Posted: Jul 21, 2014
Topics: Food design & research > Ingredients

Insects as food: convincing consumers to swap steaks for cicadas

We’ve all heard it before: if we’re going to feed the world without killing the planet, we’re going to have to make some big changes to how we eat. Increasingly, it’s looking like we’re going to have to swap steaks for cicadas, if recent reports are anything to go by.

While it seems like the sensible option, how do we convince squeamish consumers that insects are a viable (and palatable) option? Research from Canadean suggests that information is key - as is tapping into insects’ association with exotic foods.

Surveying 2000 consumers in the UK, Canadean found that 65% said they would not be at all willing to try foods made from processed insects. However, consumers who are given detailed, flavour-focused product descriptions are more likely to be willing to try them. When given detailed information, 46% of consumers said they’d be willing to try insect-based products, compared with only 35% who were given minimal information about the products.

“Processed insects will be an easier sell than products where consumers can see the insects in front of them,” said Catherine O’Connor, senior analyst for Canadean.

“To get past the disgust barrier, insect-derived foods must have a strong visual appeal and not be recognisably bug based.”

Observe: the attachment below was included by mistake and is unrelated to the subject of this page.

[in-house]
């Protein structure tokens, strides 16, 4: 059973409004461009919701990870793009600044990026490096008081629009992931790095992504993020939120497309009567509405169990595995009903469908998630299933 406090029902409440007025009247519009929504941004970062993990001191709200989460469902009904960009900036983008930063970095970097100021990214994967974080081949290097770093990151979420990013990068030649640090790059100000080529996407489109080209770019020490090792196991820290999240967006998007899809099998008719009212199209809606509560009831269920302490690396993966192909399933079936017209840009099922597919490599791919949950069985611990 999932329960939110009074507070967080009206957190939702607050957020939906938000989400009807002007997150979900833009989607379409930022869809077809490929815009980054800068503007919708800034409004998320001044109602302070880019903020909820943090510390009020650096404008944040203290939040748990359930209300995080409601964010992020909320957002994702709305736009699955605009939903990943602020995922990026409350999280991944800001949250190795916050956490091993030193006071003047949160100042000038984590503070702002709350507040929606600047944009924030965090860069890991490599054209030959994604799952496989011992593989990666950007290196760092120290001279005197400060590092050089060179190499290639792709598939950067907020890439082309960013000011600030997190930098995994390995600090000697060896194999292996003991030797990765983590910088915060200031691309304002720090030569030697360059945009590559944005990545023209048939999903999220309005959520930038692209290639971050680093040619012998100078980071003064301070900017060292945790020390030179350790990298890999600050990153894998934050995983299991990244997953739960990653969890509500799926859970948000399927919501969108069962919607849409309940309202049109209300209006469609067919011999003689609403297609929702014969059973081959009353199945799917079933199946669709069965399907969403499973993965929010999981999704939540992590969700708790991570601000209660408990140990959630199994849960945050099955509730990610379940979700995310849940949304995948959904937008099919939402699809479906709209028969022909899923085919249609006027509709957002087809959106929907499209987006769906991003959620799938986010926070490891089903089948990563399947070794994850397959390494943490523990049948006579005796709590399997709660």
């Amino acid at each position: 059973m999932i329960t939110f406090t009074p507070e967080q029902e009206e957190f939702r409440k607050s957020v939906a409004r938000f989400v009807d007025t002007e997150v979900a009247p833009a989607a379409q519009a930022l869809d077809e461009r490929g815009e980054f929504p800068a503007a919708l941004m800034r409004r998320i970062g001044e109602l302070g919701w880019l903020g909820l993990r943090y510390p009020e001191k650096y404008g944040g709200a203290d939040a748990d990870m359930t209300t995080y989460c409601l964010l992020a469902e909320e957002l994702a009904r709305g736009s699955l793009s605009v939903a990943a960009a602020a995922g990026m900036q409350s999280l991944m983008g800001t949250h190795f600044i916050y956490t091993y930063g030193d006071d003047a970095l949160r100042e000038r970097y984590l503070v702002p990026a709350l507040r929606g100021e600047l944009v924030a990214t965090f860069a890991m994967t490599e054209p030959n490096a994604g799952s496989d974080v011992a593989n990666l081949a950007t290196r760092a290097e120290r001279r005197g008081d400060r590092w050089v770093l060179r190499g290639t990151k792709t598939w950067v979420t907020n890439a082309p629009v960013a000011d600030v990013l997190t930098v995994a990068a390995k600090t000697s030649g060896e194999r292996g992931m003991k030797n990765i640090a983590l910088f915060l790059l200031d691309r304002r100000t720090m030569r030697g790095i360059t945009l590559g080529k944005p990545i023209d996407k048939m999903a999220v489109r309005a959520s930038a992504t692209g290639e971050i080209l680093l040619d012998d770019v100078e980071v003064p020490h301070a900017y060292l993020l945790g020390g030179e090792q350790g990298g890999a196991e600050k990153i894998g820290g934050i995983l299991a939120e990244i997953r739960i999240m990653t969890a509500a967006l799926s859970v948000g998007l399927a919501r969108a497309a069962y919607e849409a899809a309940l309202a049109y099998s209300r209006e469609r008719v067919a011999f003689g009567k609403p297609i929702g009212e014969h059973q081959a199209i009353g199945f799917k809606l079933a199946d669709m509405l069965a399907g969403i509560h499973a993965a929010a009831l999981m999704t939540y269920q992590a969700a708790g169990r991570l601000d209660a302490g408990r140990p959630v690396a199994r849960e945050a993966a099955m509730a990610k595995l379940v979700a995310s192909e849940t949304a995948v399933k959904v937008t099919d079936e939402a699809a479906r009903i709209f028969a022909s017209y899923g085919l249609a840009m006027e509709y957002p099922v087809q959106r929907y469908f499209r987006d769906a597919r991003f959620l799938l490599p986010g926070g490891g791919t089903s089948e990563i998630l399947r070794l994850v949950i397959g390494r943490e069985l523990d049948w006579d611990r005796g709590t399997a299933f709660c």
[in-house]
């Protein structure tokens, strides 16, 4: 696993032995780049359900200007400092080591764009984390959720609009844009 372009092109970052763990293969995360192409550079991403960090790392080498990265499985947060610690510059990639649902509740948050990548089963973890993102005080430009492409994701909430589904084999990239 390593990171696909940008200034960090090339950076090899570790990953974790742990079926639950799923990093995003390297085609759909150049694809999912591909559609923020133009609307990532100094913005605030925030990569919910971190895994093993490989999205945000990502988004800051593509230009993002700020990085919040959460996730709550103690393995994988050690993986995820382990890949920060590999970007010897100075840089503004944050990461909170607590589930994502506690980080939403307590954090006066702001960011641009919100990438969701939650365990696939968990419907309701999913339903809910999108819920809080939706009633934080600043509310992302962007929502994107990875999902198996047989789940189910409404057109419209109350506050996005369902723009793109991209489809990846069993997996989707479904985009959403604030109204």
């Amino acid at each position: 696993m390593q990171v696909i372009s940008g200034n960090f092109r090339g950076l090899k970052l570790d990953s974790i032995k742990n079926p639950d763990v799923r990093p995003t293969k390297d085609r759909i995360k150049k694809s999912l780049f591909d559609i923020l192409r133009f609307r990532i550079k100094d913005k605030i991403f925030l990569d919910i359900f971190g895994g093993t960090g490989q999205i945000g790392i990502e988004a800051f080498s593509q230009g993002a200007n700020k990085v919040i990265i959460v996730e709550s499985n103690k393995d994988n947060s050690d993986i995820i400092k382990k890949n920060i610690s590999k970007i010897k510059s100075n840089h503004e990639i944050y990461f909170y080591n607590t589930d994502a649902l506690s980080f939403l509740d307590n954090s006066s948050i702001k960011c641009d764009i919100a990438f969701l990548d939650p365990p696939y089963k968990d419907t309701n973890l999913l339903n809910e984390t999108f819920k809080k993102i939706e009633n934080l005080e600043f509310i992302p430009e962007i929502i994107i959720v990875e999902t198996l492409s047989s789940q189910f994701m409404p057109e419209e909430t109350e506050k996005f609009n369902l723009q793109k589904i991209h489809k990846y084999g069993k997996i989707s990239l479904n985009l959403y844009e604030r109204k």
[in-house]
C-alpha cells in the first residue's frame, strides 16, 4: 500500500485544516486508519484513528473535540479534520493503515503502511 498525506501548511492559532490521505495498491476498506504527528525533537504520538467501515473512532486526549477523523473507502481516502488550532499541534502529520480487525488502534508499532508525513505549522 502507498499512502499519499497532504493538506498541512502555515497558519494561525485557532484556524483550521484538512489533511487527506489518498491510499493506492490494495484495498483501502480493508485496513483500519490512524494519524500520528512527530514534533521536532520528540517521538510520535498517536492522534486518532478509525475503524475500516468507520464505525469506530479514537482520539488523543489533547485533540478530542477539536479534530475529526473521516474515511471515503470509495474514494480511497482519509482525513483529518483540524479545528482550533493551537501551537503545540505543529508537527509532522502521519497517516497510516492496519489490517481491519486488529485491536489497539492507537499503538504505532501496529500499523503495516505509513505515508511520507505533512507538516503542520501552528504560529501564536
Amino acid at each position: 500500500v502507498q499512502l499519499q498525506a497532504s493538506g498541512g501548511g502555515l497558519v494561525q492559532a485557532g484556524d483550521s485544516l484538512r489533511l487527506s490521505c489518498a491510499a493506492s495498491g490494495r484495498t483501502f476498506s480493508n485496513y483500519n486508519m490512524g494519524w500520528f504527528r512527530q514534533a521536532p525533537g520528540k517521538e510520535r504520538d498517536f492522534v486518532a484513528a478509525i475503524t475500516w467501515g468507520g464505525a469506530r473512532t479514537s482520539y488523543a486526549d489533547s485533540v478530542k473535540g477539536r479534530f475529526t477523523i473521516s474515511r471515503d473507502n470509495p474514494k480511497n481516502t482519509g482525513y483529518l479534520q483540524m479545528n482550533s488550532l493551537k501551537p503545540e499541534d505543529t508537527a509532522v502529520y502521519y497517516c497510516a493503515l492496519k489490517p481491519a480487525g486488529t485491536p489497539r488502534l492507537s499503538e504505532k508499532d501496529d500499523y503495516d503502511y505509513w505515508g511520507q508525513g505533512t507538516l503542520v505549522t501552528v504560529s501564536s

African and South-East Asian cultures have a long history of eating insects. Canadean found that linking insect products with these cultures can make consumers more receptive to them.

The survey found that 6% of consumers who are willing to try insects would only eat them as part of a foreign cuisine. Willingness to try insect-derived foods was also higher among those who described themselves as eager to enjoy food from different cultures, with 51% of these consumers willing to try insects.

“Overall, these findings show that marketers of insect-derived foods will have to work carefully to convince consumers that insects can be a part of their diet,” said O’Connor.

“However, the interest is there, especially among those who are hungry for new and exciting food experiences.”



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